Butterbur and Pyrrolizidine Alkaloids

dazed.N.confusedMay 26, 2012

Here is a butterbur extract powder that is made from the aerial portions of the plant. The manufacturer claims that the aerial portions of the plant do not contain the toxic levels of pyrrolizidine alkaloids like the roots and rhizomes do. Does anyone know if these claims are valid? Is there any culture that regularly consumes the aerial portions of butterbur? Thanks in advance for any help!

Here is the product I am referring to: http://wholesale.manufacturer.com/buylead/m10044747-Butterbur+Extract+%28sally@nutra-max.com%29.html

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The root is typically used so as to get the necessary chemistry of the plant. It is a medium strength herb which means it may have a mild chronic toxicity which is unlikely to do harm and become a problem. It's best when used in a complete formula, though. This remedy should NEVER be taken continuously on its own in large doses nor during pregnancy and breastfeeding due to the alkaloids of which you speak. Actually, it's classed as an herb that promotes sweating and dispels wind-cold. So, it's best used for a short time in acute illnesses.

What were you wanting to use it for anyhow? There are good substitutes if you're interested: ginger root, osha root, or peppermint leaf. These, too, will warm the exterior, promote sweating and dispel wind-cold.

That company's claim is a selling ploy. They set their product apart as "special" so as to make people want it more.

Hope this helped.


    Bookmark   May 27, 2012 at 10:46AM
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I have posted here before about the use of butterbur extract in treating hay fever. Preliminary research pointed to this being a useful treatment; however there are recent warnings issued about butterbur toxicity being linked to carcinogenicity and severe liver damage:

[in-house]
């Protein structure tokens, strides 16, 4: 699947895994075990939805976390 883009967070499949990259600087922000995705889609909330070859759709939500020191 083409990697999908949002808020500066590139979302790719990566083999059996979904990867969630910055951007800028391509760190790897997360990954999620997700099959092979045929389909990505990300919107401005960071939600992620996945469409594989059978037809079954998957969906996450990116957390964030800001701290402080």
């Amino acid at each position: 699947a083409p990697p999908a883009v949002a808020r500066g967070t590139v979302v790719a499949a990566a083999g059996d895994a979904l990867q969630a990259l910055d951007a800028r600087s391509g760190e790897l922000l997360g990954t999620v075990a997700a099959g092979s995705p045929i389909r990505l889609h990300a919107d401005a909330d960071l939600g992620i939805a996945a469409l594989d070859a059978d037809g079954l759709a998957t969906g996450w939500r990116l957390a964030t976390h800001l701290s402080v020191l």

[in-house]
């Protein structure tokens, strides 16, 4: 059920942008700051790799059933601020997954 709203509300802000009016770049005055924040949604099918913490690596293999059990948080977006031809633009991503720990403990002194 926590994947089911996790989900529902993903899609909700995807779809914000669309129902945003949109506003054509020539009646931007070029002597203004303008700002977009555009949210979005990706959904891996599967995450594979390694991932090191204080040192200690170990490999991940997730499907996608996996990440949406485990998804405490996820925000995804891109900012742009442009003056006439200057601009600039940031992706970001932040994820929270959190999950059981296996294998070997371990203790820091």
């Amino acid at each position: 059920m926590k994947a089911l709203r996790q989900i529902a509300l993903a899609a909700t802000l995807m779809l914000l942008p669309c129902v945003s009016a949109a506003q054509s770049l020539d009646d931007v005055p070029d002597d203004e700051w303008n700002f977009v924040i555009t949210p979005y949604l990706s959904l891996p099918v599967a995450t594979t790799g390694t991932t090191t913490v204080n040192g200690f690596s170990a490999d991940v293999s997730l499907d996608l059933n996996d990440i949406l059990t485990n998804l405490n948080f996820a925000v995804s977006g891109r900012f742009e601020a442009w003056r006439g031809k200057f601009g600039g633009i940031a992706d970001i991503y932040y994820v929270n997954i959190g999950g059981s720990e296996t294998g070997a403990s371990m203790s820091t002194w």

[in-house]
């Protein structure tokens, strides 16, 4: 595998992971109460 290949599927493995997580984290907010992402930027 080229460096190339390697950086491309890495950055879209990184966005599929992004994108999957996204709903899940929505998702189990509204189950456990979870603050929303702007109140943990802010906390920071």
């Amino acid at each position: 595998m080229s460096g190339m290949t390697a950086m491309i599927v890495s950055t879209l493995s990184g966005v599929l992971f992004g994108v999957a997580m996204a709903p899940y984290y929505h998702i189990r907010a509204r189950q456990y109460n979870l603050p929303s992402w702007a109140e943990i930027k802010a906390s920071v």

"The cases of liver toxicity appear to have occurred with extracts of butterbur where the PAs (pyrrlolizidine alkaloids) had been removed and only small amounts remained. There is some evidence that other constituents found in butterbur such as the sesquiterpene constituents for example petasin may be implicated in the liver toxicity."

So even if the product the initial poster linked to had lower amounts of PAs, that still might not eliminate the risk of liver damage. I also see that the product comes from China. Personally, I would not risk taking any Chinese herbal product given the country's history of woefully slack regulation and frequent instances of adulteration of Chinese imports with harmful chemicals and unlisted pharmaceutical drugs.

The problem of PAs is not limited to butterbur, but also is the reason for the banning of comfrey for internal use and limitations on use of borage. Promoters of these herbs often cite long historical use as evidence of safety - but given poor quality health surveillance and the often short life spans of people from other eras, it would be easy for chronic toxicity to be overlooked. Now that we are living much longer life spans in countries with better testing and medical followup, these problems are coming to light.

    Bookmark   May 27, 2012 at 12:01PM
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Yeah, that is what I was planning on using it for, the treatment of hay fever. It seemed like it had the best results in treating the symptoms but risk of accumulating toxins in the liver appears to be too high. I will stick to other natural remedies such as nettle and chamomile. Thank you for the help everyone!

    Bookmark   May 28, 2012 at 4:56PM
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